FLI1 Gene Variant Linked to Increased Scleroderma Risk, Greater Skin Thickness in Study

FLI1 Gene Variant Linked to Increased Scleroderma Risk, Greater Skin Thickness in Study
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Long stretches of DNA repeats in the FLI1 gene — which gives instructions for a protein that controls the activity of genes — are linked to an increased risk for scleroderma and with greater skin thickness in people with the disorder, a study suggests.

Titled “Association of functional (GA) n microsatellite polymorphism in the FLI1 gene with susceptibility to human systemic sclerosis,” the study was published in the journal Rheumatology.

Genome-wide association studies (GWAS) — an approach for finding genetic variations linked to a particular disease — have enabled researchers to pinpoint genes that may contribute to the risk of developing scleroderma. However, most such genes are not exclusively associated with scleroderma and the processes that lead to fibrosis (scarring) and blood vessel damage in these patients.

Studies with mouse models suggested that a deficiency in the activity of the FLI1 gene was a potential risk factor for scleroderma. Notably, people with this disorder have lower production of the FLI1 protein in skin lesions, indicating that it suppresses the overproduction of collagen that results in scarring. However, whether FLI1 is associated with scleroderma still requires more studies.

“We wanted to specifically go after FLI1 that has been shown to be produced to a lesser extent in the lesional skin of systemic sclerosis [scleroderma] patients. We thought that downregulation of FLI1 may be a trigger for systemic sclerosis,” Naoyuki Tsuchiya, professor at the University of Tsukuba, in Japan, and the study’s senior author, said in a press release.

The human FLI1 gene was previously shown to carry long stretches of repeated DNA sequences, called microsatellite repeat polymorphisms, composed of two nucleotides known as guanine (G) and adenine (A) — the building blocks of DNA.

“It is known that extended repeats of microsatellites result in reduced FLI1 expression,” Tsuchiya said. “We hypothesized that patients with systemic sclerosis may also have these extended DNA repeats in the FLI1 gene.”

Researchers at the University of Tsukuba and their collaborators analyzed the GA-microsatellite region of FLI1 in DNA samples from 639 Japanese patients with scleroderma and 851 healthy people (controls).

The team found that an FLI1 gene carrying 22 or more GA repeats — called long (L) alleles, or gene copies — was significantly linked with a greater susceptibility for scleroderma, compared with one carrying 21 or fewer GA repeats. The link was significant for both diffuse cutaneous and limited cutaneous disease.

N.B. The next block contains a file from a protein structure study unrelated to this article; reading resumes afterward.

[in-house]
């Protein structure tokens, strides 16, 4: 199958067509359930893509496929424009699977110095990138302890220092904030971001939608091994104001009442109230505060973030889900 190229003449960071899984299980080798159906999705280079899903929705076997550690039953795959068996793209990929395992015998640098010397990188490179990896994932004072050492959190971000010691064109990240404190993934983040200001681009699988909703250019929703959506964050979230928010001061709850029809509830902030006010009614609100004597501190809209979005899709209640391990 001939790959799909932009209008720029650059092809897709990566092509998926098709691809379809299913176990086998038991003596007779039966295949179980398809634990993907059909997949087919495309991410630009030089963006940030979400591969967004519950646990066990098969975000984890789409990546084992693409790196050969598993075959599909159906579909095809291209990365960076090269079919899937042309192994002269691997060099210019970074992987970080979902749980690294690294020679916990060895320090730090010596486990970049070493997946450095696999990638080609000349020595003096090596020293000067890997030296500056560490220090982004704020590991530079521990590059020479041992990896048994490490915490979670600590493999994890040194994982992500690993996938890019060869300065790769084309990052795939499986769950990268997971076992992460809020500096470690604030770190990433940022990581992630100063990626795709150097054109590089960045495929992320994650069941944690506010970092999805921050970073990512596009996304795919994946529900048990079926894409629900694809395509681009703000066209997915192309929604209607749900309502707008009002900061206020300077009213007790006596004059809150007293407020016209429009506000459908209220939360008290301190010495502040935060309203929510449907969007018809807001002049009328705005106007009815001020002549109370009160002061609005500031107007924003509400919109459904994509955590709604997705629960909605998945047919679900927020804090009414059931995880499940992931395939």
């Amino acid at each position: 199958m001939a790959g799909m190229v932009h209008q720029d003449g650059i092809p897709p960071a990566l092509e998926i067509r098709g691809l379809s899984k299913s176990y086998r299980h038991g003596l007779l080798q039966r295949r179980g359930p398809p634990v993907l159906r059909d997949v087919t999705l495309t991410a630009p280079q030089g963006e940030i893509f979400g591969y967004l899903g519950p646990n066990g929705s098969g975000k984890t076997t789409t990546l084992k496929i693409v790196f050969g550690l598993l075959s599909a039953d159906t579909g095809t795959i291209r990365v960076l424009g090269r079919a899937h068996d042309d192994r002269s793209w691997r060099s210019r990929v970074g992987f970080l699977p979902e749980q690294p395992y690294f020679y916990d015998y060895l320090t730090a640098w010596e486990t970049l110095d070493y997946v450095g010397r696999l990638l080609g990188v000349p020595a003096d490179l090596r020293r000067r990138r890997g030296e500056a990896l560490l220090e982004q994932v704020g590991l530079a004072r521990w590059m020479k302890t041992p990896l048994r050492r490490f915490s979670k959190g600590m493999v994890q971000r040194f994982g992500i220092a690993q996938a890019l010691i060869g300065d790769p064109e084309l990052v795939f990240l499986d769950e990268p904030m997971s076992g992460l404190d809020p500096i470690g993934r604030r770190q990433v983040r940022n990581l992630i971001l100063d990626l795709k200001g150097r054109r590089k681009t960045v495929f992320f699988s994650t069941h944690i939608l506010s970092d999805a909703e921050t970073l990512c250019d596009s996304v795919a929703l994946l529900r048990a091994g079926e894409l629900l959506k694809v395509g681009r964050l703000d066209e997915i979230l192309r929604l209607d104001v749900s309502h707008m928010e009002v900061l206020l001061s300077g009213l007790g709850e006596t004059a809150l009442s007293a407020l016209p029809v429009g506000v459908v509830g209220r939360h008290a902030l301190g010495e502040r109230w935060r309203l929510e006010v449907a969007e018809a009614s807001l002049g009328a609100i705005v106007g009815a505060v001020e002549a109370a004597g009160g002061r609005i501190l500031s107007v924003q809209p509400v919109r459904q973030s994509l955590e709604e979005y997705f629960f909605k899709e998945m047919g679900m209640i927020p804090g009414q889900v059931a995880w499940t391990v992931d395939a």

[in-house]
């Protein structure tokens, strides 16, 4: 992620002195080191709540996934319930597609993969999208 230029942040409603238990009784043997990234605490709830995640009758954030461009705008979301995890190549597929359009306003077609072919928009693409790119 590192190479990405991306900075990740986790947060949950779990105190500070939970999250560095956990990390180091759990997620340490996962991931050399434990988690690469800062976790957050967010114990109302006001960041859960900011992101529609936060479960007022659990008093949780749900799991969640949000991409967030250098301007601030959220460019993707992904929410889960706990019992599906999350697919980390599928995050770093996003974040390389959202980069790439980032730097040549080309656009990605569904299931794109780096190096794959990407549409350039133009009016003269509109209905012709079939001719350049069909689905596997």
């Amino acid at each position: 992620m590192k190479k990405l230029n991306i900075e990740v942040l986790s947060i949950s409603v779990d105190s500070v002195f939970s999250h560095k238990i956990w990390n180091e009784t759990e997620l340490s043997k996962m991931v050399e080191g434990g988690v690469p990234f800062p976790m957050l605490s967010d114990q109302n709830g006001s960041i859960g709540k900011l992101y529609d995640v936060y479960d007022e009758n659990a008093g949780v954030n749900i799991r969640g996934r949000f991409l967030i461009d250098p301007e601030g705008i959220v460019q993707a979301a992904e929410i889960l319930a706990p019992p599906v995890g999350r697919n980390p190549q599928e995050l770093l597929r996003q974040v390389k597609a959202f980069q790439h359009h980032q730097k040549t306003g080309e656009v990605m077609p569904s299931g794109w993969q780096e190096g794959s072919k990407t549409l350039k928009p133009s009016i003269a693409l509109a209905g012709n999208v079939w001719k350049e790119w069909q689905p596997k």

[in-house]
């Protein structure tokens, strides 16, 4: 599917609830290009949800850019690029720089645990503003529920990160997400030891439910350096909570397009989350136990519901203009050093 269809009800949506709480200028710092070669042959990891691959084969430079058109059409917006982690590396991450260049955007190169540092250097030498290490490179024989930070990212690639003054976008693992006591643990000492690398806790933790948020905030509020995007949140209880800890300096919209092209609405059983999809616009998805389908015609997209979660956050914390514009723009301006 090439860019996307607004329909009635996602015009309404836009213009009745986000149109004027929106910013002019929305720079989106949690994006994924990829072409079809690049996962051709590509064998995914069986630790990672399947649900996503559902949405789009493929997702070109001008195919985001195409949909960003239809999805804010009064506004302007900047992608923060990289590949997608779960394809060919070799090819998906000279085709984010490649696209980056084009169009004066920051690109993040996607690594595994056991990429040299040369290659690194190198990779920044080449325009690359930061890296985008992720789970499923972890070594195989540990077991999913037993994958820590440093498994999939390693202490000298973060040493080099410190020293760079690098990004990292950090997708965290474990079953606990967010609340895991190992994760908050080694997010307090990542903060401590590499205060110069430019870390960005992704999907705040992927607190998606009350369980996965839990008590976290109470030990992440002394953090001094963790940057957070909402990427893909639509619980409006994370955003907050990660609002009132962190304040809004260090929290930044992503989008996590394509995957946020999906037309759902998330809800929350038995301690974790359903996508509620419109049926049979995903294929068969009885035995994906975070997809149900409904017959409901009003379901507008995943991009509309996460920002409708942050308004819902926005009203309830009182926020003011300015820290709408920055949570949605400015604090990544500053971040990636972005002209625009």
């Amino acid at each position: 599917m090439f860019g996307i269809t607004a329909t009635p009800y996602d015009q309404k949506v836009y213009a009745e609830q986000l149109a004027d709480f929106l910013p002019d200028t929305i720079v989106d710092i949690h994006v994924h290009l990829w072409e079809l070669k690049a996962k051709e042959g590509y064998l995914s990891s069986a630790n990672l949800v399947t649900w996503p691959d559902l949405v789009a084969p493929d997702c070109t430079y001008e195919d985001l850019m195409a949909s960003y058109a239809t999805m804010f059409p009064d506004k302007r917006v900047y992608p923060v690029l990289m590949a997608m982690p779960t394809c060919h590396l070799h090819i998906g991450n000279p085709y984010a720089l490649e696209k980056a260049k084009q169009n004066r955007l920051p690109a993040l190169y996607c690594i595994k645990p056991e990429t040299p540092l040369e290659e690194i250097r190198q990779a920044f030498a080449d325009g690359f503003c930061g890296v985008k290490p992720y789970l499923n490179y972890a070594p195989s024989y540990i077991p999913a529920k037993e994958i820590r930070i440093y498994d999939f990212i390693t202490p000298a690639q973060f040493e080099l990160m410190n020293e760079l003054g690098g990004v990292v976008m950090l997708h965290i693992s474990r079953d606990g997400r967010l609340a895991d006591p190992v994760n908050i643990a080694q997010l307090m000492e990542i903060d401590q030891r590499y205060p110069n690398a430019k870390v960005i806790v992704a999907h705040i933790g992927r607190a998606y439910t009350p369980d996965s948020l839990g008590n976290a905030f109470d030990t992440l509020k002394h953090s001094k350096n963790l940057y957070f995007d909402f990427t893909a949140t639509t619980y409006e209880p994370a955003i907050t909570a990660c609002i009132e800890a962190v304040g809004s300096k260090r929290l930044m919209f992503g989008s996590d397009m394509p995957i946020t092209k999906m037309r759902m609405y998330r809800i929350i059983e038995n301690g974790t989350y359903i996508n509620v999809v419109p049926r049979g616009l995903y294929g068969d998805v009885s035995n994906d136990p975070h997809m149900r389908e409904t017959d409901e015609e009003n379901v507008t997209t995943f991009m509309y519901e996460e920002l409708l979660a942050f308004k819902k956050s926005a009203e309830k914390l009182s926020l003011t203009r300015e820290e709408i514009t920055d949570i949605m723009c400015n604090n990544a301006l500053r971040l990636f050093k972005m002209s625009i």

“Our results show an association between GA repeats over 22 in the FLI1 gene and systemic sclerosis,” said Keita Yamashita, the study’s first author.

The clinical features of patients carrying FLI1 L alleles were examined next.

The FLI1 L alleles were found to be significantly enriched in patients with a modified Rodnan skin score (mRSS) over 10. The Rodnan score is a measure of skin thickness; higher mRSS scores are linked with increased thickness.

In addition, when compared with controls, people with scleroderma had lower levels of FLI1 messenger RNA (mRNA), the molecule generated from DNA that contains information to make the FLI1 protein. The healthy controls carrying FLI1 L alleles also had lower FLI1 mRNA levels compared with those carrying fewer GA repeats.

“Our results strongly support that FLI1 may be a genetic factor that could be directly related to the pathogenesis [disease processes] of human SSc [scleroderma] and could possibly partly account for the ‘missing heritability’ in [the disease],” the scientists wrote.

Overall, these findings “show how extended repeat alleles of FLI1 GA microsatellites may affect the expression of FLI1 and the development of systemic sclerosis,” Tsuchiya said. “Our results provide a novel insight into the pathogenesis of systemic sclerosis, as well as into the relevance of microsatellite polymorphisms in human diseases.”

Patricia holds a Ph.D. in Cell Biology from University Nova de Lisboa, and has served as an author on several research projects and fellowships, as well as major grant applications for European Agencies. She has also served as a PhD student research assistant at the Department of Microbiology & Immunology, Columbia University, New York.
Total Posts: 27
José holds a PhD in Neuroscience from Universidade of Porto, in Portugal. He has also studied Biochemistry at Universidade do Porto and was a postdoctoral associate at Weill Cornell Medicine, in New York, and at The University of Western Ontario in London, Ontario, Canada. His work has ranged from the association of central cardiovascular and pain control to the neurobiological basis of hypertension, and the molecular pathways driving Alzheimer’s disease.
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Patricia holds a Ph.D. in Cell Biology from University Nova de Lisboa, and has served as an author on several research projects and fellowships, as well as major grant applications for European Agencies. She has also served as a PhD student research assistant at the Department of Microbiology & Immunology, Columbia University, New York.
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